Family’s unbelievable garden Christmas display with ‘real life Polar Express’

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A family have transformed their front hedge into an incredible festive display just in time for Christmas.

The work of a father and son duo from Ottringham in East Yorkshire, the polar express themed light show has been over a year in the making.

Robert Ingleson, 75, said he first started work on the project with son Michael, 38, during lockdown as he “needed something to do”.

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But image retoucher Michael came up with the original idea eight years earlier.

Last November the pair finally decided to complete the scale model of a Mallard steam engine, and they’ve been hard at work in the months since.



The display is an impressive scale model of a Mallard steam engine
The display is an impressive scale model of a Mallard steam engine

Michael explained: “I’ve lived at that house since I was a kid, and basically the hedge has always looked to me like a train, so it’s always been in the back of my mind.

“Then one day, I ended up drawing it – this is about 8 years ago – I just drew the steam train outline with the coal truck at the back, and that was it.

“I just showed my friend and said how good would that be? And then it was all forgotten about.”

As the UK went into a strict lockdown in November 2020, he suggested the idea to his dad again, and the pair agreed to start working on it together.

“I mentioned it to dad, and he said, “Why don’t we do it” and it just went from there.

“We just built it from last November until now.”

Robert added: “It was in lockdown, and I needed something to do, so I just started it.

“Because it’s a long hedge, we said to each other ‘that would suit a train if we could work it out.’”

“But I didn’t know how big it would turn out to be.”



A father and son have used lockdown to turn their front hedge into an incredible light up train display. Robert Ingleton, 75 said he created the incredible design with his son Michael, 38, over the course of a year as he needed something to do. See SWNS story SWLEtrain. While work started on the project in November last year, image retoucher Michael first came up with the idea eight years earlier. During the fabrication process, the pair fitted their wooden framed model with 15,000 lights, each of which was drilled and superglued individually. Since it was completed on Sunday, retired fabricated Robert said that hes been stunned by the attention that the light-up train had received. He said: The whole village loves it. Weve had rows of cars going by!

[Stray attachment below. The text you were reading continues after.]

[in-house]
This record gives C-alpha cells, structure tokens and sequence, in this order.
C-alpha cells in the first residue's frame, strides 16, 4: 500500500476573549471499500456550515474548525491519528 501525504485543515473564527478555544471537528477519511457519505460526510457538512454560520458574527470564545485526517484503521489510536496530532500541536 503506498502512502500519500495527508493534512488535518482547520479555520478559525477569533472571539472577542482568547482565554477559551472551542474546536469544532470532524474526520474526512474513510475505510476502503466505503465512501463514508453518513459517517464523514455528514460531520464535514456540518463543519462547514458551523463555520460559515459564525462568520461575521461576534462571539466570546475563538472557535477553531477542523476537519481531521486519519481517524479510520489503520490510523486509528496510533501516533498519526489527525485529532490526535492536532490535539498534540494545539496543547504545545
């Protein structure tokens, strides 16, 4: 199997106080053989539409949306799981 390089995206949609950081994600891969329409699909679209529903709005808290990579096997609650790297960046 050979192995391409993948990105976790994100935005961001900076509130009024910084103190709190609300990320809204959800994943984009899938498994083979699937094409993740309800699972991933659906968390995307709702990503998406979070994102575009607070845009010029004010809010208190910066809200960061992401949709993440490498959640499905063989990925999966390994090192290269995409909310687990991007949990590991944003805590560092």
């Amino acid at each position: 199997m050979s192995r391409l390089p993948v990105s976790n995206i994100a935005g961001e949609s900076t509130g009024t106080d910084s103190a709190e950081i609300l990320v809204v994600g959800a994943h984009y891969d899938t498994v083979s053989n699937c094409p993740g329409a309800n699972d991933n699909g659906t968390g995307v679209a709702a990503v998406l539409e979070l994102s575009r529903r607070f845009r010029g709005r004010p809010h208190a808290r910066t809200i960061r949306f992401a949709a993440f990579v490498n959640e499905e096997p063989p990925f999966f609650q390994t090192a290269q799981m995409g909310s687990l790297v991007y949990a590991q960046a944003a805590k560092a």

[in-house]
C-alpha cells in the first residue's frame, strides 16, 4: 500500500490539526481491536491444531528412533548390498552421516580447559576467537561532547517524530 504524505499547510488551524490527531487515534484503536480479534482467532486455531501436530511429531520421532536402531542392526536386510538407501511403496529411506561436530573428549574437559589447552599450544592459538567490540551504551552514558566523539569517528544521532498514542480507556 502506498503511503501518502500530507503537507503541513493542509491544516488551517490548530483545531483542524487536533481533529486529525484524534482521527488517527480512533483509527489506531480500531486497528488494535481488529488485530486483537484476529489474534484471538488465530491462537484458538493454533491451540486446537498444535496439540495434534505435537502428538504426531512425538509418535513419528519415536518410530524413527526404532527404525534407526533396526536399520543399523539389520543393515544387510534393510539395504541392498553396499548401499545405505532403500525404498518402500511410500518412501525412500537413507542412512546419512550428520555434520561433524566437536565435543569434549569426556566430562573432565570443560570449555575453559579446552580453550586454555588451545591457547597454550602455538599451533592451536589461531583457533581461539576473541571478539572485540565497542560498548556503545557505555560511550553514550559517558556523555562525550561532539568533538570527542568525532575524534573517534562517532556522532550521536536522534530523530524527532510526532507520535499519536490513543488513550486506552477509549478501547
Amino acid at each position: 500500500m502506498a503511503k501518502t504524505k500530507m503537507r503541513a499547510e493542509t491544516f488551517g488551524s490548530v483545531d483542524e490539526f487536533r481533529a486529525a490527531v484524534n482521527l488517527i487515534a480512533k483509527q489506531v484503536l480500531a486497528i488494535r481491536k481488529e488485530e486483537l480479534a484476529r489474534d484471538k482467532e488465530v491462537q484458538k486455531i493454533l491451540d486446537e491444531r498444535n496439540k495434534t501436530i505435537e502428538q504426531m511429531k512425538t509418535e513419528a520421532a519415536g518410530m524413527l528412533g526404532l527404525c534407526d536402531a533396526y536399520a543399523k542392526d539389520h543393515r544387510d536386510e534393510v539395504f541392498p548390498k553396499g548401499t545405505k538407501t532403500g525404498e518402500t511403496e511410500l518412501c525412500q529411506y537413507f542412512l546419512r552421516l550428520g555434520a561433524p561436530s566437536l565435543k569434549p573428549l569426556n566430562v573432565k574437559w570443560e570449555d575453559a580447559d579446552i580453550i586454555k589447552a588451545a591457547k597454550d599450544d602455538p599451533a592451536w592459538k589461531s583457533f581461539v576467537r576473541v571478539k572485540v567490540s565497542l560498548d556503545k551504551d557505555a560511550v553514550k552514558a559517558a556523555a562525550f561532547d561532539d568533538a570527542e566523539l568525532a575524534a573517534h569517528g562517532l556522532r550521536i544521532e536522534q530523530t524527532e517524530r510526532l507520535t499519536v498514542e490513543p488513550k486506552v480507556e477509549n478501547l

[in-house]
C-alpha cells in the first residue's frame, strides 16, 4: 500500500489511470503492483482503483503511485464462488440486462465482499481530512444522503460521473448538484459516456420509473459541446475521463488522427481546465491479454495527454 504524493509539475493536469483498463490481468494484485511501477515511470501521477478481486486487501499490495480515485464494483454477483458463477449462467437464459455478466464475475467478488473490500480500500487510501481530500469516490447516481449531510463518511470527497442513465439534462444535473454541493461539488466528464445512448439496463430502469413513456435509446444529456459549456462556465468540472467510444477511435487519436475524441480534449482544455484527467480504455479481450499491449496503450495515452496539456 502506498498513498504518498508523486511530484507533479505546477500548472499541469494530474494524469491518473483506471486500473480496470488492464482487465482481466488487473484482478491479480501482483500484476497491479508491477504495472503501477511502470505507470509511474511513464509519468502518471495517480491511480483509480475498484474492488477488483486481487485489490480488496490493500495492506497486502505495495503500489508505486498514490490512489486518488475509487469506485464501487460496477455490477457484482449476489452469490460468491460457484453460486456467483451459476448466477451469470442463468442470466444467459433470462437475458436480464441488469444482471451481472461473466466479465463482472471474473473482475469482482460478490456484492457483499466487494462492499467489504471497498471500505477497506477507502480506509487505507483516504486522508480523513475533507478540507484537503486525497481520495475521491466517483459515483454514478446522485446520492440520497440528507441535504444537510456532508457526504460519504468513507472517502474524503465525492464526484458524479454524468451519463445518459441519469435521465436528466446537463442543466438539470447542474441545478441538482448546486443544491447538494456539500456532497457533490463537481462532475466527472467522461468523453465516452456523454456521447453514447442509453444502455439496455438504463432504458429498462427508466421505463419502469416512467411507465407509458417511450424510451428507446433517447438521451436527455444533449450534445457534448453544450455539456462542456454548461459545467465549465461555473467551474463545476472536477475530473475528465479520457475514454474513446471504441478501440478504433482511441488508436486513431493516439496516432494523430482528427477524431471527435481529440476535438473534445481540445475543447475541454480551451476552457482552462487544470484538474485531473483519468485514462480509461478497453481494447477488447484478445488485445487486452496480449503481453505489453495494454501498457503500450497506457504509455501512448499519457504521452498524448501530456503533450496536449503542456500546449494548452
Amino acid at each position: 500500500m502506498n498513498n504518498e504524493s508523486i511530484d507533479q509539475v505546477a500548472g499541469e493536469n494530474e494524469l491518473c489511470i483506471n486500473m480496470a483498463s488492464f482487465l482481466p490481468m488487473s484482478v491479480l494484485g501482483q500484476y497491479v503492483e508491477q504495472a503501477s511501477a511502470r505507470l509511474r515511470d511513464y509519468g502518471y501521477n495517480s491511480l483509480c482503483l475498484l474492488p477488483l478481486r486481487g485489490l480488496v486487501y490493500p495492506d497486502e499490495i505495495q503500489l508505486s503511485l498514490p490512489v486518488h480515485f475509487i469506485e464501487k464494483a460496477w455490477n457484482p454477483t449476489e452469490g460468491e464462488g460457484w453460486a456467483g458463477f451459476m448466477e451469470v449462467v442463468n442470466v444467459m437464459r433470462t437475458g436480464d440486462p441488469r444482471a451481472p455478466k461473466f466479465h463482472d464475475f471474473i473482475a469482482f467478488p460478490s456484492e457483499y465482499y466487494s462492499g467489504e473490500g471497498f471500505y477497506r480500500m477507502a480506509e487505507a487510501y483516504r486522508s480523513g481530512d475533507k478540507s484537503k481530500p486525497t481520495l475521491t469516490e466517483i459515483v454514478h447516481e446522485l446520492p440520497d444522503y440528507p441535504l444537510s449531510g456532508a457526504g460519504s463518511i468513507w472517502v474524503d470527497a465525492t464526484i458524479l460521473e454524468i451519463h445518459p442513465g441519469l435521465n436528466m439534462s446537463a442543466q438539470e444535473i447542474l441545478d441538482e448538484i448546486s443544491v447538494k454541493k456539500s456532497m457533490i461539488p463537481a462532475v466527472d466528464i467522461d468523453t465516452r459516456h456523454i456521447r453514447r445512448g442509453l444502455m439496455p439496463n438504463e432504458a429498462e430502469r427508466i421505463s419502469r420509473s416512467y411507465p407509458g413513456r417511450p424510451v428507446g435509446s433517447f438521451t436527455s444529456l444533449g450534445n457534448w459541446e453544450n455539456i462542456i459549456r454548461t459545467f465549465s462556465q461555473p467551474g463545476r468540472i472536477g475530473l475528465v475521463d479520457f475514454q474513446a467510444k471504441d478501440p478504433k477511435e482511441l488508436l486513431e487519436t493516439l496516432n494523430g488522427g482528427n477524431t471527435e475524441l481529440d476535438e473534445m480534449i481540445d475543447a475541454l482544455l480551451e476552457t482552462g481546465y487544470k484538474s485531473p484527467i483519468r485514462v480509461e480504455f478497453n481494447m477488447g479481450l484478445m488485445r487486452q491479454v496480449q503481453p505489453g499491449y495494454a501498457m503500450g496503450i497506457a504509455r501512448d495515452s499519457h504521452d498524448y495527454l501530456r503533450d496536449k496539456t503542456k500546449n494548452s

The pair based their designs on a scale drawing of a Mallard steam engine, first built by the London & North Eastern Railway at Doncaster Works in 1938.

Robert said: “We copied a Mallard to start with in photoshop, and then I just scaled it up from that.

“We had to alter the frontend because it wasn’t feasible to do the Mallard shape, so we changed it to a straight-forward train.”

The year-long project, which was finished in time for a Christmas switch-on last Sunday (Nov 28), required the pair to fit thousands of lights to their design.

Robert said: “There are 15,000 lights on it, and I had to drill every inch.

“We found the lights from B&Q on the front, which gave a starburst effect.

“We put that at 45 degrees at the front, and two parallel lines on the ground that look like tracks.”



Robert and Michael Ingleson. See SWNS story SWLEtrain. A father and son have used lockdown to turn their front hedge into an incredible light up train display. Robert Ingleton, 75 said he created the incredible design with his son Michael, 38, over the course of a year as he needed something to do. . While work started on the project in November last year, image retoucher Michael first came up with the idea eight years earlier. During the fabrication process, the pair fitted their wooden framed model with 15,000 lights, each of which was drilled and superglued individually. Since it was completed on Sunday, retired fabricated Robert said that hes been stunned by the attention that the light-up train had received. He said: The whole village loves it. Weve had rows of cars going by!

He added: “We had to get permission from the neighbour’s as part of the train is on their hedge as well, but they love it.”

And it appears the neighbours aren’t the only fans, with lots of excited visitors driving to see the display.

Robert said: “The whole village loves it. We’ve had rows of cars going by!”

So the father and son duo are hoping to use their amazing craft skills to raise money for charity, with half going to Marie Curie and the other half to a nearby school.

Robert said: “When I lost my wife about three years ago, Marie Curie looked after her and did a great job.”

“Anything we get is going to be split down the middle between Marie Curie and a local pre-school.”

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